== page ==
Next came the food: my friend decided she wanted to share appies rather than eat an entr√©e each, and that suited me fine. We ordered sweet potato fries first - and they weren’t even on the menu, but the chef was kind enough to accommodate us. Next we had a Baby Spinach Salad with warm pancetta vinaigrette ($12), oven-dried tomatoes, saffron egg, buffalo mozzarella and candied pecans. This was not at all overwhelming in size, but it left me feeling very satisfied. The melding of the sweet and the savoury was fantastic. Next up was the lobster mashed potatoes ($10) and the grilled lamb chops ($15), which the waiter brought to us on a long plate for our convenience. While the lobster mashed potatoes was fine, it wasn't something I'd order again; the lamb, on the other hand... I haven't stopped thinking about it!

Between you and me, I haven't eaten lamb since I owned a pet lamb, and I was somewhat reluctant to try this. But it was lovely and tender - absolutely delectable.

Finally, dessert: in keeping with our sharing theme, we chose the Pastry Chef's Dessert Selection (($12), which gave us a pot of creme bruleé (the best I've ever had!), a warm chocolate coffee cake (which I had misread on the menu as a lava cake, so was a bit disappointed with at the time - but I got over that!), and a white chocolate mousse (smooth!! creamy!!). Truly the best restaurant dessert I've had in a long, long time. On top of that, their coffee was great. For me, that's the all-important crux that is missing in many dining establishments.

And for all you single ladies out there: Glowbal has what is undoubtedly the finest stable of male employees I have ever laid eyes on. It looked like they had raided the files of every modelling school out there to come up with their wait staff. These guys are hot! In fact, I don't recall even seeing a female employee there, although I could be mistaken.

The executive chef at Glowbal is John Crooks, and yes, reservations are recommended.

GreenGo readies for April Release ‘Borders’ by Christine Albrecht

Audio Blood Media readies their clients for public consumption.


Here's one for the dance floors. Guelph, Ontario's dance funk band, GreenGo are releasing the GreenGoRemix Project Vol. 1.

Exciting remixes of everyone's favorite Canadian indie rock tracks from Born Ruffians, the Rural Alberta Advantage, Women, Gentlemen Reg and The D'Urbervilles.

Five tracks will be available on their myspace in a couple of weeks.

GreenGo are gearing up for release of their debut full length,Borders, this April/09. 2008 saw them play many gigs and release a 3 song sampler, the Ghosts of the Future EP, which was quick to chart on campuses across Canada.

Although defining their sound isn't the easiest task, it hasn't stopped people from trying. Toronto Star's Ben Rayner was quick to get behind the band,
"Darting funk fretwork and synth-driven anxiousness to keep the adrenaline up throughout...these co-ed cats really start cooking when they betray a bit of a prog fetish and suspend their frantic calls to arms in a spacier shimmer."

Aside from constantly confusing critics, GreenGo have managed to sell out of their self-titled debut EP, headline Steamwhistle's Indie Unsigned showcase, and share stages with the likes of Think About Life, Woodhands, the D'Urbervilles and many more.

Though the stages and the audiences are rapidly expanding with every performance, it will be awhile before GreenGo give up the turf that they tear up best: sweaty, dimly-lit house parties. The Trepid House in Waterloo, 276 Nelson street in Ottawa, and the attic at 447 Woowich in their hometown Guelph are only some of the properties whose residents have risked permanent structural damage in order to host the unparalleled electro-dance implosion. As a live review once suggested, "you might want to bring a change of clothes."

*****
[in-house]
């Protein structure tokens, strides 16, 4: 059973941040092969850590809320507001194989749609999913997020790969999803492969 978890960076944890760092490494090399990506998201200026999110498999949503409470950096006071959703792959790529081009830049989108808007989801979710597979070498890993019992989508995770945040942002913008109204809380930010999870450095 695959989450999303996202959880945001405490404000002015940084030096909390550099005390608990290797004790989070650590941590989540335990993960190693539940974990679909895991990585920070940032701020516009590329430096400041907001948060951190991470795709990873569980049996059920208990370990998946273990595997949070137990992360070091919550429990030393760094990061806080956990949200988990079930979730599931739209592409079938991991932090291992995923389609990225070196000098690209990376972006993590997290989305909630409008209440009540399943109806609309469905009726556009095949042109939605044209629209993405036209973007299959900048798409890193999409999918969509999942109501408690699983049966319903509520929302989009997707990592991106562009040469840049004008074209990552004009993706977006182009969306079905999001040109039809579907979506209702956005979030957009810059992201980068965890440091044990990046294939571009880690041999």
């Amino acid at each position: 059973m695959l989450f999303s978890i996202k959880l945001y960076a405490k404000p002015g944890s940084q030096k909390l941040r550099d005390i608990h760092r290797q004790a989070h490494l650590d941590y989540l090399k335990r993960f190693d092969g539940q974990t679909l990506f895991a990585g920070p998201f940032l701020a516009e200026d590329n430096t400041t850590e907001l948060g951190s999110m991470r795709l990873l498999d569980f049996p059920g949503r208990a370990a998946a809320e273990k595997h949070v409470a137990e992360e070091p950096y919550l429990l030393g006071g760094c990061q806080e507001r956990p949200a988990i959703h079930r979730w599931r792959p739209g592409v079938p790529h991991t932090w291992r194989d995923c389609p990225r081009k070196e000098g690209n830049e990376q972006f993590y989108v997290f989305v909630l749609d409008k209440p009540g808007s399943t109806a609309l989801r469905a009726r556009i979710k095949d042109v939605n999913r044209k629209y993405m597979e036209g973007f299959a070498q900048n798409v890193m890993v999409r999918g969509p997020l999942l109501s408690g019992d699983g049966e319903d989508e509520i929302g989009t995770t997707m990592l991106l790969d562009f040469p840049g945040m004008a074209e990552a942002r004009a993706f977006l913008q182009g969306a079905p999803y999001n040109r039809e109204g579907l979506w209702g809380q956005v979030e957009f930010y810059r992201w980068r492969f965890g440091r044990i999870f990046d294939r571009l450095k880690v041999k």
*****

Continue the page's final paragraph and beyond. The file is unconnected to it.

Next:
The Art of Racing in the Rain (novel Review) L. Williamson

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What is it about Seattle that breeds both great baristas and writers? Garth Stein is not a native son, but he was raised in Seattle, and still makes his home there; his novel The Art of Racing in the Rain is also set in the Emerald City.

The narrator for this story is a TV-watching dog named Enzo who is almost as obsessed with opposable digits as he is with maintaining the integrity of his family. Although at times frustrated by his limitations in the communication department, Enzo knows his problems are only temporary: he has, throughout his life, educated himself by watching TV, and a documentary on Mongolia has him convinced that he will be reincarnated as a human.

Enzo lives with Denny, a talented race car driver who has had to make many sacrifices in his life. Over the course of the story, the dynamics of Denny and Enzo's family changes. Enzo, however, remains stalwart and loyal to the end, despite every curve that he encounters on the road.

I'm a sucker for a story about animals, and a dog as philosophical as Enzo - well, my heart was stolen! The Art of Racing in the Rain (2006) is now published in 23 languages. I'm sure nothing will be lost in the translation.

Friday, March 20, 2009

Megan Hamilton’s Canadian release of See your Midnight Breath in the Shipyard April 7, 2009 Christine Albrecht

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Toronto sweetheart Megan Hamilton will release her second full length album, See Your Midnight Breath in the Shipyard April 7th, 2009 across Canada. The album will be released on the artist-run Familiar Music, which Hamilton founded with Steve Puchalski, Gary Peter and Shelby Lamb in 2006.